Fighting with computers

Computers are not always friendly.

Sunday, April 28, 2013

LEDs getting smarter


Sometime ago, I used for a project a set of RGB LEDs that were networked and responded to a few commands sent through a shared bus. It was a lot of work but it was fun. A while ago, at a RepRap meeting, user fungus showed me how he was using new controllers for doing exactly that, controlling RGB leds through a shared bus (daisy-chain would be the exact term though). They are available either as a small PCB with the chip so you can solder your own LED, or with a built-in LED or in a long stripe of LEDs.

Other manufacturers just included the chip together with their RGB leds, so you can get a three pin RGB led that includes internal memory to be set at any desired color from a single-pin output of your favorite micro-controller. And my favorite during the last few years has been Arduino so I just downloaded the FastSPI library and try to make sense of it. Unfortunately it never is so easy, so this time I was forced to upgrade my Arduino to 1.0.4 (I was avoiding that and keeping the 023 version that worked nicely with my 3D printers firmware, I hope nothing will break now) as library was not compiling and I did not want to go through the effort of backporting the code to an old version of Arduino environment.

I did not find a simple example, but eventually got everything running fine with an Arduino UNO using just one output pin. Now I have to figure out what patterns may look cool and to code them.

Here you have my sample code I used for the video above (I am using digital pin 5 on Arduino for the data line):

// Sample code for WS2811 LED bars
// by misan

#include "FastSPI_LED2.h"
#define NUM_LEDS 60

struct CRGB { byte g; byte r; byte b; };
struct CRGB leds[NUM_LEDS];

WS2811Controller800Mhz<5> LED;

void setup() { LED.init(); }
int counter=0;
int MAX=16;     //keep power usage low

void loop() {
    leds[counter].g = random(MAX);
    leds[counter].b = random(MAX);
    leds[counter].r = random(MAX);
    LED.showRGB((byte*)leds, NUM_LEDS);
    delay(10);  
    counter = ( counter + 1 ) % NUM_LEDS;
}

Sunday, April 14, 2013

Running in circles with the extruders

While my Wade-type extruder works nicely in my old Prusa, I planned to use a smaller geared stepper motor for my new Prusa i3 3D printer. But the road to a reliable extruder that is lighter and smaller is paved with many different trouble.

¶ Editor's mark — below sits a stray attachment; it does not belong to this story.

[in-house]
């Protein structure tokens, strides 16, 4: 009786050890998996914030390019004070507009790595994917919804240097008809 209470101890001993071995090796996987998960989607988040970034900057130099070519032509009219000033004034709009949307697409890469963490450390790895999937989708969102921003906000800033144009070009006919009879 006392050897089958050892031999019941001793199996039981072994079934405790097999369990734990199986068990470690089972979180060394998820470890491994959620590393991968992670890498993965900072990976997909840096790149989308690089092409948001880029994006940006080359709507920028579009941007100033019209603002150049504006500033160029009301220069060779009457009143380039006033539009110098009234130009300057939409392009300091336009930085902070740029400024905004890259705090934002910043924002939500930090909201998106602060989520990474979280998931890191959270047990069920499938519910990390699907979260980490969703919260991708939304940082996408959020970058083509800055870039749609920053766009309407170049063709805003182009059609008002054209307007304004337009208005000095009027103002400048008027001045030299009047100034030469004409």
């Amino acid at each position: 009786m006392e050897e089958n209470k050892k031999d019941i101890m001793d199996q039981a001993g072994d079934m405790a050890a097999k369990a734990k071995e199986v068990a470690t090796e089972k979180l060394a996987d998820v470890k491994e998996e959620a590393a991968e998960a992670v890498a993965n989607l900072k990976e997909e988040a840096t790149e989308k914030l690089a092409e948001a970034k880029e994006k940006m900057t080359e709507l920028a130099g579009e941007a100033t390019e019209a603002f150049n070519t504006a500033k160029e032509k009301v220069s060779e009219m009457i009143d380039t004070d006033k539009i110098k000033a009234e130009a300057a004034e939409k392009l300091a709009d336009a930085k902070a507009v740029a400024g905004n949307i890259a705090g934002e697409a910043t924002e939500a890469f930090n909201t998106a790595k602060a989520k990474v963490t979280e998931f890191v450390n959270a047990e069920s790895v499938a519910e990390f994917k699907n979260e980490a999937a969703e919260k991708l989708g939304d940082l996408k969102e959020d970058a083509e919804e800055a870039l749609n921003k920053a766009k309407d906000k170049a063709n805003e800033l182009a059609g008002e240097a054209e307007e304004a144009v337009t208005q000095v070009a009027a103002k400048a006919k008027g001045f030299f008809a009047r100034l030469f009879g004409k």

The first problem was to source PG35L-048 motors that Josef Prusa was using for his compact extruder and shown in different youtube videos. Sourcing it in Europe was not easy but I was lucky buying some units from an Austrian supplier called Neuhold Elektronik. But my joy was brief, once I could not easily extract the gear of the motor and I ended up sawing it off, because the shaft of my motor was shorter than the version used by Prusa, so I had to adapt the 3D design of the extruder to fit my motor. I got that extruder eventually working, but in order to get consistent extrusion the motor needed a bit more current than its specs so it was overheating. An aluminium piece, part of a heat-sink of an Intel processor took care of the extra heat. Still, I was not impressed with that extruder performance, though part of the fault might be caused by a not so great hotend.


Once I saw that even Josef have moved away from that stepper, I bought a unit of the new one he was using from 2engineers.com. The motor was more or less the same price of a regular nema17 but delivered much more torque due to a 50:1 reduction gearbot. User OhmEye complained of some gears early failure on an extruder of his own design but once I got the extruder working it was all good. Or so I thought, till I noticed some banding on my prints. It ended up not to be a fault of the extruder but of my hotend that was incapable to handle speeds above 40mm/sec and it started to stutter.


This new motor did not overheat and it works ok, but I was not impressed with the results due to the additional delay introduced by the gear box, that did not allowed fast retracts.  



So I took an modified Wade extruder and I made a small change for it to fit the x-carriage part of the Prusa i3 and this is what is working the best for me. The added advantage is that you can do the hobbed bolt at home, which leads to a quite cheaper solution to the extruder.



It seems more people like it and it has become my most popular part in Thingiverse.



But I seem to have a problem leaving things that work alone, and I am testing yet another extruder right now. It is just a bit more compact but it uses nema 17 motors too.